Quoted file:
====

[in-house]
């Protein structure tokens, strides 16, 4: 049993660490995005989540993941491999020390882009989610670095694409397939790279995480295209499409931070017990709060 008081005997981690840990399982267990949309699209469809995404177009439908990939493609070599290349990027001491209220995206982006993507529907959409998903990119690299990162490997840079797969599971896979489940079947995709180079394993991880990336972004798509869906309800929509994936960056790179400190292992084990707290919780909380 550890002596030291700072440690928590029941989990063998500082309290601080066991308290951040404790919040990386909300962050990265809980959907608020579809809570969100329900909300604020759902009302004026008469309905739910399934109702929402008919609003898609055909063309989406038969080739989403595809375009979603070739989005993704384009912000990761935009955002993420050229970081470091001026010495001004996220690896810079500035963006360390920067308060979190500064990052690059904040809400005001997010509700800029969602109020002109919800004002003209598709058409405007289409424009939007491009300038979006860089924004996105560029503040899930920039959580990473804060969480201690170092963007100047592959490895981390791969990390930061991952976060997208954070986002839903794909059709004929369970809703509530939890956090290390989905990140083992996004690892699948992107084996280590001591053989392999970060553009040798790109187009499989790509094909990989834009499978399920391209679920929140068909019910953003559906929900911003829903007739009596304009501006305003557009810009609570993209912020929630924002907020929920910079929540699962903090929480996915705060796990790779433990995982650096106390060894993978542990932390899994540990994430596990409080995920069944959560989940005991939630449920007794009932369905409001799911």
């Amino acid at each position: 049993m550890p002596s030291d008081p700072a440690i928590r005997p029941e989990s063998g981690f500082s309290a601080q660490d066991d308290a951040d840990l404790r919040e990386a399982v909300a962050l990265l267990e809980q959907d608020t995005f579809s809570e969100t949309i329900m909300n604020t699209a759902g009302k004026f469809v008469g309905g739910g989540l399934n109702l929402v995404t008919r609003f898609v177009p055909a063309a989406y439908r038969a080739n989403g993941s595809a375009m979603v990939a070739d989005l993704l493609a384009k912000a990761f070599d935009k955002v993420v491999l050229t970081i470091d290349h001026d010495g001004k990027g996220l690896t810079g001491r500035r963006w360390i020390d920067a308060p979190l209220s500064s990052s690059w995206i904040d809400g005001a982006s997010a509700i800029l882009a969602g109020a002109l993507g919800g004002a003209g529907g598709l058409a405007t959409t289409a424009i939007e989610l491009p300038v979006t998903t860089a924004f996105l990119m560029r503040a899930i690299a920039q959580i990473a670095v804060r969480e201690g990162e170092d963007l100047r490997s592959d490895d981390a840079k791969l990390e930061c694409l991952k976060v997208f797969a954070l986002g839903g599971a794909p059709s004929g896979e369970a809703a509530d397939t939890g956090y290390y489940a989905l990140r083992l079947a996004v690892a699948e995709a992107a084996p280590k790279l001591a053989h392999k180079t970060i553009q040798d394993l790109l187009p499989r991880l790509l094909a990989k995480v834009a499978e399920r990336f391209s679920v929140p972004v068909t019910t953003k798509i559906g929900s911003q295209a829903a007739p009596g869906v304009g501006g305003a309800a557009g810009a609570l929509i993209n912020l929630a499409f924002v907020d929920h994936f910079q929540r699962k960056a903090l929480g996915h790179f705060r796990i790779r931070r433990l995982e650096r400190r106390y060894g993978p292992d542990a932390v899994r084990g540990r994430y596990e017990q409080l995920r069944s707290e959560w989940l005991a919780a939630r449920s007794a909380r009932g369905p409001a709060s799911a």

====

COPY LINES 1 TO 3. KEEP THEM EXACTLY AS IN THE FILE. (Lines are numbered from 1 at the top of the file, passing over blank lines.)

[in-house]
């Protein structure tokens, strides 16, 4: 049993660490995005989540993941491999020390882009989610670095694409397939790279995480295209499409931070017990709060 008081005997981690840990399982267990949309699209469809995404177009439908990939493609070599290349990027001491209220995206982006993507529907959409998903990119690299990162490997840079797969599971896979489940079947995709180079394993991880990336972004798509869906309800929509994936960056790179400190292992084990707290919780909380 550890002596030291700072440690928590029941989990063998500082309290601080066991308290951040404790919040990386909300962050990265809980959907608020579809809570969100329900909300604020759902009302004026008469309905739910399934109702929402008919609003898609055909063309989406038969080739989403595809375009979603070739989005993704384009912000990761935009955002993420050229970081470091001026010495001004996220690896810079500035963006360390920067308060979190500064990052690059904040809400005001997010509700800029969602109020002109919800004002003209598709058409405007289409424009939007491009300038979006860089924004996105560029503040899930920039959580990473804060969480201690170092963007100047592959490895981390791969990390930061991952976060997208954070986002839903794909059709004929369970809703509530939890956090290390989905990140083992996004690892699948992107084996280590001591053989392999970060553009040798790109187009499989790509094909990989834009499978399920391209679920929140068909019910953003559906929900911003829903007739009596304009501006305003557009810009609570993209912020929630924002907020929920910079929540699962903090929480996915705060796990790779433990995982650096106390060894993978542990932390899994540990994430596990409080995920069944959560989940005991939630449920007794009932369905409001799911």
């Amino acid at each position: 049993m550890p002596s030291d008081p700072a440690i928590r005997p029941e989990s063998g981690f500082s309290a601080q660490d066991d308290a951040d840990l404790r919040e990386a399982v909300a962050l990265l267990e809980q959907d608020t995005f579809s809570e969100t949309i329900m909300n604020t699209a759902g009302k004026f469809v008469g309905g739910g989540l399934n109702l929402v995404t008919r609003f898609v177009p055909a063309a989406y439908r038969a080739n989403g993941s595809a375009m979603v990939a070739d989005l993704l493609a384009k912000a990761f070599d935009k955002v993420v491999l050229t970081i470091d290349h001026d010495g001004k990027g996220l690896t810079g001491r500035r963006w360390i020390d920067a308060p979190l209220s500064s990052s690059w995206i904040d809400g005001a982006s997010a509700i800029l882009a969602g109020a002109l993507g919800g004002a003209g529907g598709l058409a405007t959409t289409a424009i939007e989610l491009p300038v979006t998903t860089a924004f996105l990119m560029r503040a899930i690299a920039q959580i990473a670095v804060r969480e201690g990162e170092d963007l100047r490997s592959d490895d981390a840079k791969l990390e930061c694409l991952k976060v997208f797969a954070l986002g839903g599971a794909p059709s004929g896979e369970a809703a509530d397939t939890g956090y290390y489940a989905l990140r083992l079947a996004v690892a699948e995709a992107a084996p280590k790279l001591a053989h392999k180079t970060i553009q040798d394993l790109l187009p499989r991880l790509l094909a990989k995480v834009a499978e399920r990336f391209s679920v929140p972004v068909t019910t953003k798509i559906g929900s911003q295209a829903a007739p009596g869906v304009g501006g305003a309800a557009g810009a609570l929509i993209n912020l929630a499409f924002v907020d929920h994936f910079q929540r699962k960056a903090l929480g996915h790179f705060r796990i790779r931070r433990l995982e650096r400190r106390y060894g993978p292992d542990a932390v899994r084990g540990r994430y596990e017990q409080l995920r069944s707290e959560w989940l005991a919780a939630r449920s007794a909380r009932g369905p409001a709060s799911a």